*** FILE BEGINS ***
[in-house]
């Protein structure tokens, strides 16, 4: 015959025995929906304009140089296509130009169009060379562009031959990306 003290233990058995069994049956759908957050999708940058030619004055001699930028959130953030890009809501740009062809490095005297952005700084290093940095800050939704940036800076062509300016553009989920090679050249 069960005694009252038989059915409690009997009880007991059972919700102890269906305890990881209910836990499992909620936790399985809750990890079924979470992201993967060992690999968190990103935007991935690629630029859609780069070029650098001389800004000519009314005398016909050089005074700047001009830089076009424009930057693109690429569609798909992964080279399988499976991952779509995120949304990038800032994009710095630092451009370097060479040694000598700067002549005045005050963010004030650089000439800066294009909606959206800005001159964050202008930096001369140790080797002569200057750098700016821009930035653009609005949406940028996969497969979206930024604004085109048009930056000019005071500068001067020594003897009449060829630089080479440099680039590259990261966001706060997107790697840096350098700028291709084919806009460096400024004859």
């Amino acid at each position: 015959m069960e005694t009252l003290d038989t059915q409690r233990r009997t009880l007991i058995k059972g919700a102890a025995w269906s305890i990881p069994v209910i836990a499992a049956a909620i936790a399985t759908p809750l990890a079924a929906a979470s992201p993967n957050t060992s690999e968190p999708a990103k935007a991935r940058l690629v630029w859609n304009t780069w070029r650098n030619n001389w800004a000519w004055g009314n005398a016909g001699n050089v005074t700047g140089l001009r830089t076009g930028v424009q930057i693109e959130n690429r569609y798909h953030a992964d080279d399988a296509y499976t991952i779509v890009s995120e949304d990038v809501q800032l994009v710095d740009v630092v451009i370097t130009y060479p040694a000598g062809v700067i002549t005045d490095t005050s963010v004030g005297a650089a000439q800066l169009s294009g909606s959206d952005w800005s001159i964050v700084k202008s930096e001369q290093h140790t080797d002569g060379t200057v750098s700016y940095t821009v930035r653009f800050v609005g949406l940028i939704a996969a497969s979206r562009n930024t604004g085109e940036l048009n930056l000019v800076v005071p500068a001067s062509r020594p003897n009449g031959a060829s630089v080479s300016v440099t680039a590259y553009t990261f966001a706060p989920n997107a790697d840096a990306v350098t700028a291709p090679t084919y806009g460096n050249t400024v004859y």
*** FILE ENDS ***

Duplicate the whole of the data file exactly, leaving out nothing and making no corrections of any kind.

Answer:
[in-house]
């Protein structure tokens, strides 16, 4: 015959025995929906304009140089296509130009169009060379562009031959990306 003290233990058995069994049956759908957050999708940058030619004055001699930028959130953030890009809501740009062809490095005297952005700084290093940095800050939704940036800076062509300016553009989920090679050249 069960005694009252038989059915409690009997009880007991059972919700102890269906305890990881209910836990499992909620936790399985809750990890079924979470992201993967060992690999968190990103935007991935690629630029859609780069070029650098001389800004000519009314005398016909050089005074700047001009830089076009424009930057693109690429569609798909992964080279399988499976991952779509995120949304990038800032994009710095630092451009370097060479040694000598700067002549005045005050963010004030650089000439800066294009909606959206800005001159964050202008930096001369140790080797002569200057750098700016821009930035653009609005949406940028996969497969979206930024604004085109048009930056000019005071500068001067020594003897009449060829630089080479440099680039590259990261966001706060997107790697840096350098700028291709084919806009460096400024004859």
């Amino acid at each position: 015959m069960e005694t009252l003290d038989t059915q409690r233990r009997t009880l007991i058995k059972g919700a102890a025995w269906s305890i990881p069994v209910i836990a499992a049956a909620i936790a399985t759908p809750l990890a079924a929906a979470s992201p993967n957050t060992s690999e968190p999708a990103k935007a991935r940058l690629v630029w859609n304009t780069w070029r650098n030619n001389w800004a000519w004055g009314n005398a016909g001699n050089v005074t700047g140089l001009r830089t076009g930028v424009q930057i693109e959130n690429r569609y798909h953030a992964d080279d399988a296509y499976t991952i779509v890009s995120e949304d990038v809501q800032l994009v710095d740009v630092v451009i370097t130009y060479p040694a000598g062809v700067i002549t005045d490095t005050s963010v004030g005297a650089a000439q800066l169009s294009g909606s959206d952005w800005s001159i964050v700084k202008s930096e001369q290093h140790t080797d002569g060379t200057v750098s700016y940095t821009v930035r653009f800050v609005g949406l940028i939704a996969a497969s979206r562009n930024t604004g085109e940036l048009n930056l000019v800076v005071p500068a001067s062509r020594p003897n009449g031959a060829s630089v080479s300016v440099t680039a590259y553009t990261f966001a706060p989920n997107a790697d840096a990306v350098t700028a291709p090679t084919y806009g460096n050249t400024v004859y």